Last night the Yankees played the tenth game of their exhibition schedule, which means they've gone through their starting rotation twice and are a third of the way through their pre-season slate. With that, I thought now would be a good time to take a look at how the battles for the final spots on the roster are shaping up.
There are 53 players left in camp, not counting the trio of rehabbing pitchers (Andrew Brackman, Humberto Sanchez, and Glass Pavano). Twenty-one of those players are all but guaranteed to head north with the club, as per my initial camper's post of a month ago:
1B Jason Giambi (L)
2B Robinson Cano (L)
SS Derek Jeter (R)
3B Alex Rodriguez (R)
C Jorge Posada (C)
RF Bobby Abreu (L)
CF Melky Cabrera (S)
LF Johnny Damon (L)
DH Hideki Matsui (L)
R Shelley Duncan (1B/OF)
S Wilson Betemit (IF)
R Jose Molina (C)
R Chien-Ming Wang
L Andy Pettitte
R Mike Mussina
R Phil Hughes
R Ian Kennedy
R Mariano Rivera
R Joba Chamberlain
R Kyle Farnsworth
R LaTroy Hawkins
Joba Chamberlain and Ian Kennedy have been sharing the fifth starter's spot thus far, Kennedy getting the start the first time through the rotation with Chamberlain appearing later in the game, and Chamberlain getting the start last night with Kennedy appearing later in the game. Their turn will come around again on Saturday, when the Yankees have their only split-squad games of the month, thus allowing each pitcher to start one of the two games. After that, the decision to bounce one of them to the bullpen will have to be made. There's no reason for Chamberlain not to be the pitcher moved into relief. All of the other pitchers in the rotation have pitched well in at least one of their two starts thus far (the most recent stinker was from Chien-Ming Wang, who will start against the Blue Jays this afternoon). Kennedy has been better than Chamberlain in both of their games thus far, and, perhaps most importantly, Chamberlain will have a much lower innings limit this season, which all but requires him to spend some time in either the bullpen or the minors.
When I wrote my camper's post, Shelley Duncan's spot on the 25-man roster seemed tenuous. Since then he's torn the cover off the ball. He's slugging 1.063 and leading the Yankees in total bases this spring with 17 while his closest competitors have 11. He could probably go hitless for the rest of camp and still make the team.
As for the fourth and final spot on the bench, my initial characterization of the matter suggested it would come down to what sort of player Girardi wanted to fill that final spot, with the top contenders being corner infielder and solid righty bat Morgan Ensberg, outfielder and righty power bat Jason Lane, or any of a number of weak-hitting utility infielders, with speed/defense center fielder Brett Gardner as a longshot.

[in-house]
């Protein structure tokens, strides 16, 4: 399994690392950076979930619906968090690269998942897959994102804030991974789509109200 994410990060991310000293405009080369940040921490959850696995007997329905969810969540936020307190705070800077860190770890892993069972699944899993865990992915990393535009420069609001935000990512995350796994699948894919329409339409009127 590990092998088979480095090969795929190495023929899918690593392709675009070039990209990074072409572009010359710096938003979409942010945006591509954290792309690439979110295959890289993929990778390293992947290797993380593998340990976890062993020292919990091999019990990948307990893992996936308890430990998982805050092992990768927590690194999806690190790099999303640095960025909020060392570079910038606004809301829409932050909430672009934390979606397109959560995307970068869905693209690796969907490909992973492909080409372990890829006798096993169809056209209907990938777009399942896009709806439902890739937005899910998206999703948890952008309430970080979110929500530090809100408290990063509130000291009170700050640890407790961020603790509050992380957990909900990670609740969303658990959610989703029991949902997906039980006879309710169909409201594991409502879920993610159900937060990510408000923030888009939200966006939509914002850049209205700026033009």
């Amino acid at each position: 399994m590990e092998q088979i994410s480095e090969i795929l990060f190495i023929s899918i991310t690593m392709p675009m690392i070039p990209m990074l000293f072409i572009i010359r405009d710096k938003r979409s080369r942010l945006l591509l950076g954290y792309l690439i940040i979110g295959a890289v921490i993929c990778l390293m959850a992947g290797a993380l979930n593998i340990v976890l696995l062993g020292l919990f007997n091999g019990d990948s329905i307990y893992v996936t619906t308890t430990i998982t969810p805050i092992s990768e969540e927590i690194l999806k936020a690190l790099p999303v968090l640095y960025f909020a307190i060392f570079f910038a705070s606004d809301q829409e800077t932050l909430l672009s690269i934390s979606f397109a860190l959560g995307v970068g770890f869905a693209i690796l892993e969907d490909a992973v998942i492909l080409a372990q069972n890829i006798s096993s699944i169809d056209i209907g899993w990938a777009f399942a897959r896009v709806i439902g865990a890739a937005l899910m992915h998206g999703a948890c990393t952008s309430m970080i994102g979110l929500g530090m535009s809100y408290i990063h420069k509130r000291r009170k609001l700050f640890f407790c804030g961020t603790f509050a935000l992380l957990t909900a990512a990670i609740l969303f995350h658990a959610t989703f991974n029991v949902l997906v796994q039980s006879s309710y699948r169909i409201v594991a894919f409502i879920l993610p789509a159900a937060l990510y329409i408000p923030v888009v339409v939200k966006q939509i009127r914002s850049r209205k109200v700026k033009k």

I figured Lane's candidacy rested in part on his ability to play all three outfield positions, even if he's not particularly strong at any of them. Lane is second on the team in at-bats and has hit a respectable .278/.350/.611, but he hasn't played any center field, which makes me think he's not being seriously considered for the final bench spot. Indeed, longshot Gardner has hit almost as well (.286/.333/.500). Of course, Lane's power is real, while Gardner's is likely illusory, but if Giarardi wants the last man on his bench to be an outfielder I'd expect to both see Lane at least prove he can stand in center field for a few innings, and to see him have to fight off Gardner.
The clear winner of the utility infielder battle thus far has been Chris Woodward, who has had as many at-bats as Lane and has hit .500/.500/.556. Note, of course, that those numbers include no walks and just one extra base hit (a double). Note also that while Lane's spring stats are a fair indication of his abilities (minor league career: .296/.367/.520), Woodward's are purely a small-sample fluke from a hitter who's been hit-lucky (minor league career: .264/.340/.378).
Bernie Castro, who can only play second base, and Juan Miranda, who was just optioned to minor league camp as I was writing this, are non-factors. As for the rest, here's a distribution of where the utility infield contenders have played thus far:
Chris Woodward: 2B-3, SS-3, 3B-1, LF-1
Nick Green: 2B-2, 3B-4
Cody Ransom: 3B-5, SS-1, 1B-1
Alberto Gonzalez: SS-6, 2B-1
Former Yankee Nick Green is 1 for 9 and hasn't played any shorstop, so I think he's out of the running. Alberto Gonzalez is clearly being treated as a shortstop only in preparation for his playing that position in triple-A. One could say the same about Ransom at third base. Ransom also hasn't hit (2 for 13) and hasn't played second base.
That would seem to leave the job to Woodward if not for one other player:
Wilson Betemit: 3B-3, SS-2, 2B-2, 1B-1
Betemit had the team made coming into camp, but has nonetheless acquitted himself well at all four infield positions, while Woodward has a pair of errors on his ledger. Betemit hasn't looked great at the plate this spring (he has two homers, but also seven Ks and is hitting an unbalanced .222/.300/.611), but is guaranteed to out-hit Woodward by a considerable margin over a full season. Betemit is not competing with Woodward, but he should render him unnecessary.
Which brings us back to the man I endorsed for the final bench spot a month ago, Morgan Ensberg, who has hit .400/.471/.667 while splitting time between first and third base. Ensberg was a little rough in the field in his first game at first-base, but has since played four more times there without incident and has generally looked better around the bag than Shelley Duncan. Ensberg has been a doubles machine thus far this spring, with four of his six hits going for two bags. As I said in my campers post, he's no longer the home-run threat that Lane, Duncan, or Betemit are, but with the last two of those three already on the roster and Betemit proving to be a viable utility infielder, that last spot would be well spent on a professional hitter like Ensberg, who can draw a walk, lace a double, and generally give you good at-bats off the bench (his major league BB/K ratio is a solid .79--by comparison Lane is .48 and Betemit is .40).